· Wattisfield, April 9, 1735.' Tho' I cannot look upon myself at present so far related to this church as to take all those freeloms I otherwise possibly might, yet, deprived of an opportunity of laying before you my thoughts yesterday, I hope you will excuse the liberty I have taken to convey them by this method, since I could not altogether excuse myself from this service. So far as the disorder that now disturbs you proceeds from the failure of animal nature, I must leave it to those that profess medicine, and the blessing of the great God. What I would consider is, That excessive grief, from which, I am afraid, it does in a grea measure proceed. I own, Madam, it is bitter and perplexing to find the great God following us with lareach upon breach ; --but should it be overwhelming too? Jesus has not forbidden the awakening our tender passions when we lose a friend or a relative; but does he indulge a sorrowing, as those that have no hope? If we have lost a son, a beloved son, must a Christian express his mournful sense of it in no other language than that of Jacob, when he refused to be comforted, I will go down into the grave unto my son mourning?" No, Madam, permit me to assure you, the behaviour of David more becomes a Christian : " While the child was yet alive, I fasted and wept; for I said, Who can tell whether God will be gracious unto me that the child may live ? - but now he is dead, wherefore should I fast? Can I bring him back again? I shall go to him, but he shall not return to me. I question not but you often remembered your departed child at the throne of grace, when it was within the reach of prayer. God has denied you your request for its life; but why should this so much distress you? You have laid it in the silent grave; and must you, therca fore, fix your eyes for ever on the awful gloominess that surrounds it, and forget to look beyond the tomb, into the world of happy spirits ? Indulge not too frequent, too bitter, reflections on that distressing hour, when it forsook this world ; nor on that painful day when it was laid in the dust;endeavour rather to fix upon your soul great and raised ideas of the sovereignty of that God, who gives no account of the methods of his dealing with us. · The loss of another relative may have increased the anguish of your soul; and the repeated pain of parting from another, with whom you enjoyed sweet converse, may indeed raise your resente ments higher, and fill your soul with still more melancholy idras ; but when you mourn the loss of converse with this departed friend, remember whither it is we have reason to think she is gone! and sure this must suppress the risings of immoderate sorrow, and alleviate the bitterness and distress that perplex us! She felt the great God her strength and her song while she dwelt icre below..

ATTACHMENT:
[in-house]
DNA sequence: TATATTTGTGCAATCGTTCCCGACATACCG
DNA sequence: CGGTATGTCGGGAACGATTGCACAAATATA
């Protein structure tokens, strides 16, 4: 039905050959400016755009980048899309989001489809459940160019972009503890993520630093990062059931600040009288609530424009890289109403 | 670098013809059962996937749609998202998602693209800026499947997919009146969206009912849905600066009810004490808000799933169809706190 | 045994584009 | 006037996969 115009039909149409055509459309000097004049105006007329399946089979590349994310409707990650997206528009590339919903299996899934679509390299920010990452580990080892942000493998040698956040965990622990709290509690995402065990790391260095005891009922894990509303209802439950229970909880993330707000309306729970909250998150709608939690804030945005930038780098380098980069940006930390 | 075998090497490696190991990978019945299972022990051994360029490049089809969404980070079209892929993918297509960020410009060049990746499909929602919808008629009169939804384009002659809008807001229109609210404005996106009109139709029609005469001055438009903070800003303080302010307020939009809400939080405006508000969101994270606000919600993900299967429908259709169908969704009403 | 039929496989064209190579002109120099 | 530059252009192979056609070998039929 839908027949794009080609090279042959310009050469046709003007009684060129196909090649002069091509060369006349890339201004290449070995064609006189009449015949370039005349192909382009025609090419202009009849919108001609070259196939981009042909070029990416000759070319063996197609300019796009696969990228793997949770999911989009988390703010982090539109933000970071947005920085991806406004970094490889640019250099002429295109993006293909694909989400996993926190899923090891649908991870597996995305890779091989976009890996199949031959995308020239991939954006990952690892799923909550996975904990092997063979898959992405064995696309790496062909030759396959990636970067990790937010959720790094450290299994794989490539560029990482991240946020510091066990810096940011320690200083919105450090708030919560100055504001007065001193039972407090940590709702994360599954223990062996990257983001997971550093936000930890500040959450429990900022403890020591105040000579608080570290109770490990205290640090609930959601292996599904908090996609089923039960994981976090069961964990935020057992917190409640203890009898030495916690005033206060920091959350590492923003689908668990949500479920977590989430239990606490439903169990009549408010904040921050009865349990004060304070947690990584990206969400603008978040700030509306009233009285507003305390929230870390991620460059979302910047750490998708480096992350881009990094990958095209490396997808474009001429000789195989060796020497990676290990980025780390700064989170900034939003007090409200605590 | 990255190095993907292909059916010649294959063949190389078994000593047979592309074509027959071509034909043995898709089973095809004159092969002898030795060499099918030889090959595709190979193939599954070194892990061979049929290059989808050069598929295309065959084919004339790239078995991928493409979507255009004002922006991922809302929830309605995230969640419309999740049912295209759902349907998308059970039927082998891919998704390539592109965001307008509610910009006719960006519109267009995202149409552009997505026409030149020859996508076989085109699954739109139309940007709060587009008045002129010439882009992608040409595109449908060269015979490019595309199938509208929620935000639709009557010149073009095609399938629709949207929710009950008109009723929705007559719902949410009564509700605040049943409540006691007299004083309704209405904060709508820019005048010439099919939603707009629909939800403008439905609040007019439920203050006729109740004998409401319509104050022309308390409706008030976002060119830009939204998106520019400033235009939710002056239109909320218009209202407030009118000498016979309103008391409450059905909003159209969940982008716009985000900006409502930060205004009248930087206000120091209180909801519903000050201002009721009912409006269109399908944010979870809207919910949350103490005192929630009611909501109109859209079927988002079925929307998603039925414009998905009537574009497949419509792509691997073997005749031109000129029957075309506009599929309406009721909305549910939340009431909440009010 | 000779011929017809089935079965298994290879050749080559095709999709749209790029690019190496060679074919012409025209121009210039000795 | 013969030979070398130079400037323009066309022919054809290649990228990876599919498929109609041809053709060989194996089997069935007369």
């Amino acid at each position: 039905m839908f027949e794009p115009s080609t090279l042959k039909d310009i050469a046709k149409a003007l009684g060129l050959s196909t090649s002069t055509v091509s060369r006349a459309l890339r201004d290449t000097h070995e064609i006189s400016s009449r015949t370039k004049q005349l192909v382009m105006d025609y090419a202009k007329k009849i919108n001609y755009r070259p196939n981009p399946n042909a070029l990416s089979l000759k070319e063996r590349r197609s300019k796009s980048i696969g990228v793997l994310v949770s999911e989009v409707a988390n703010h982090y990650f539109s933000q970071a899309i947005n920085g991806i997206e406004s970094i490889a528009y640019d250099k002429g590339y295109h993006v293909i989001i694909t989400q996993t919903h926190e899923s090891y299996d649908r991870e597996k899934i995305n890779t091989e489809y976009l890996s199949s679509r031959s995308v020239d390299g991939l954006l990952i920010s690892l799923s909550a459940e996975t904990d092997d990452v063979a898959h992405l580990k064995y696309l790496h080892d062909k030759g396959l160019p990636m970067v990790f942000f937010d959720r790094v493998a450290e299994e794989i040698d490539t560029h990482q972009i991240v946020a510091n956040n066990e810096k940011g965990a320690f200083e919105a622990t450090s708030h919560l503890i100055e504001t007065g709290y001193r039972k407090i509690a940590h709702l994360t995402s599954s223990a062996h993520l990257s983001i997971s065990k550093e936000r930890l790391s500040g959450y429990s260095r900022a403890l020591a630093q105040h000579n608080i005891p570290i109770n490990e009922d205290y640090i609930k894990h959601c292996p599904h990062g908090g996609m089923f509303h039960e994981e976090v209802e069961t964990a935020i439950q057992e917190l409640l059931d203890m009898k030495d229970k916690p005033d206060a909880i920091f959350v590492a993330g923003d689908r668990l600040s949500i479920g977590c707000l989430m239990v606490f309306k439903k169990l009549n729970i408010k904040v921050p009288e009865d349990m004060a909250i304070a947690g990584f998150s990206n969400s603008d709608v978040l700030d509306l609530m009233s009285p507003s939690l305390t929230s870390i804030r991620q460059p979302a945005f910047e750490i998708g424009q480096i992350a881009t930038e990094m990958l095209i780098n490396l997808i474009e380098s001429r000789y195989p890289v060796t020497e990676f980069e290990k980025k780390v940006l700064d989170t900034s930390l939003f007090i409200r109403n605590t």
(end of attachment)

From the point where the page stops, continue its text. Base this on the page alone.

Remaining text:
No, Madam will go on that of a